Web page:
Greg Van Avermaet (BMC) is going to need an extra shelf in his trophy cabinet with his history-making trio of victories at Omloop Het Nieuwsblad, E3 Harelbeke and now Gent-Wevelgem. Indeed, he’s the first man to take all three in the same season since 1981. With the peloton bearing down, the Olympic Champion held off Orica-Scott’s Jens Keukeleire in a two-up sprint, after a nerve-jangling run to the line. Peter Sagan (Bora-Hansgrohe) finished a disgruntled third after being part of the winning move of the day.
Rider of the Race
Confession time. I would have loved to see Jens Keukeleire take victory today. He animated the move with 22km to go that took the winning group of five riders away, and put in an immense effort on that long, never-ending run to the finish line. However, he was beaten by a rider at the very top of his game and so my award goes to Greg Van Avermaet.
His smooth power on the second ascent of the Kemmelberg made the initial break that only John Degenkolb (Trek-Segafredo) and Edvald Boassen Hagen (Dimension Data) could live with. His ballsiness to go with Keukeleire when Sagan and Quickstepper Niki Terpstra were faffing about. His absolute conviction in keeping that duo away, and his supreme confidence in leading that sprint out when truly I was getting ready to moan, unfairly, about wheelsucking. No, this time Greg, you got me. #Chapeau
Second confession. I have never been hugely impressed by BMC’s captain of the cobbles. There was always something a little ‘unflamboyant’ about him, I never felt his passion. However, the Olympic gold medal appears to have unleashed a fire and self belief that burns fiercely. Take this from his post race interview, these are not the words of an eternal bridesmaid.
I was audacious and that created an ideal situation for me. I can’t hide it any longer, I will without a doubt be the man to beat – the favourite [for De Ronde next week]
Perhaps he’d better make it two extra shelves.
The moment the race was won came with 15km to go. Van Avermaet, Keukeleire, Terpstra, Sagan and a hugely impressive Soren Kragh Andersen (Sunweb) were holding around 30secs on a motivated chasing mob. Yes, it was a good gap, but not one you could afford the luxury of playing about with. So I was perplexed when suddenly the action slowed. They fanned out, grabbing bidons and looking at each other. Keukelaire wasn’t happy with this and attacked. Van Avermaet grabbed his wheel and they got a gap. Sagan chased, but tellingly Terpstra would not come through for his turn, then added insult to injury by closing down Sagan as he attempted to bridge up to the lead duo. From then on the two big guns indulged in a game of brinkmanship that cost all three riders the chance to battle for the win. The quotes for the press were illuminating.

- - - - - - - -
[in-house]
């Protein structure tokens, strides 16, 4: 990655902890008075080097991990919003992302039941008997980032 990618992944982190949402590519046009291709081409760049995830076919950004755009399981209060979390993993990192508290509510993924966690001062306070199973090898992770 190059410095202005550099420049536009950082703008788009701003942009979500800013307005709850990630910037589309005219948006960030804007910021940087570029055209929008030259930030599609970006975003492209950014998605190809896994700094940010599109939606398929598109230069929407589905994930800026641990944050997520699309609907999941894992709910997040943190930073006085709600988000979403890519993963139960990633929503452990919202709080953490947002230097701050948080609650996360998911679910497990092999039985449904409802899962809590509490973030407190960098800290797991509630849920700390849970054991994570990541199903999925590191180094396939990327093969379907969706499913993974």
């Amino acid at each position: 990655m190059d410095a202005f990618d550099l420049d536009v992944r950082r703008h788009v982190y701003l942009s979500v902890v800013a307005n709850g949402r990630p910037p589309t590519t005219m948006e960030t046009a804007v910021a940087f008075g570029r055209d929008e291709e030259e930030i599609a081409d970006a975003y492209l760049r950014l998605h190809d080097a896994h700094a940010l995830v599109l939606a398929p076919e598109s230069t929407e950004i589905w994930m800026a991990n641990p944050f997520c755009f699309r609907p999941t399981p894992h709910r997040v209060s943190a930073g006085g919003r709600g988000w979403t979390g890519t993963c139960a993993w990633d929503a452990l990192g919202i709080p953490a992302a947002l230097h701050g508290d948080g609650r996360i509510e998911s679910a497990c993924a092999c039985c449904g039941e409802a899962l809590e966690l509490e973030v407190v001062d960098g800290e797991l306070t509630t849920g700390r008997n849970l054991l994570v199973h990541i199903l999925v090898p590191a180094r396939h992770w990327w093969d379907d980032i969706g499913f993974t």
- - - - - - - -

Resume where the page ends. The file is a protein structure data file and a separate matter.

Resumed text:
I don’t know what Terpstra wanted to do, because he attacked to go in the breakaway and after he doesn’t want to work. This is just one example of how you can lose the race against me. What can I do? I am not his teammate. I’m going to work for what, for Terpstra to beat me in the sprint? I could decide today who can win.
From Tom Boonen …
He’s the only man who lost the race today. Nikki didn’t lose the race. He was there, trying to win the race. It’s up to Sagan to react at that moment, when you’re the strongest and the world champion.
From Kragh Andersen…
In the end, Terpstra didn’t want to ride at all, and Sagan was like, ‘Okay, I’ll also stop.’ They let Van Avermaet and Keukeleire go, and they are not stupid: They put the gas down and from then on, all three of us screwed ourselves.
We are still left with the eternal cobbled classics questions: “What were Quick Step thinking?” and “How is Sagan going to win?”
It’s been one year since the tragic loss of Wanty-Groupe Gobert’s Antoine Demoitié. I can not imagine how the team felt as they stood, heads bowed, for the one minute silence at the start of race before rolling away at the head of the peloton. A simple black memorial stone has been erected at Sainte-Marie-Cappel, the site of the crash, and as a mark of respect the #192 dossard Antoine carried that day has been retired from the race.
Mark McNally rode #GWE with the team last year, Before the start he said, “We’d like to show something for him today.” He made the break.
The route for Gent-Wevelgem In Flanders Fields is interwoven with the history of the Great War as it wends through and past many battlefield memorials. For 2017 the race organisers added the Plugstreets in commemoration of the 2914 Christmas ceasefire. These three sectors of gravel roads came with 60km to go – between the two ascents of the Kemmelberg. The narrowness of the roads and the tight bends leading into them were expected to cause problems. Not everyone was a fan of the additions. Quick Step boss Patrick Lefevre was particularly vocal in his opposition. He may just have changed his mind given how his riders split the field apart on the gravel.
1 Greg Van Avermaet (BMC) 5:39:05
2 Jens Keukeleire (Orica-Scott) s/t
3 Peter Sagan (Bora-Hansgrohe) +0.06
4 Niki Terpstra (Quick Step Floors) s/t
5 John Degenkolb (Trek-Segafredo) s/t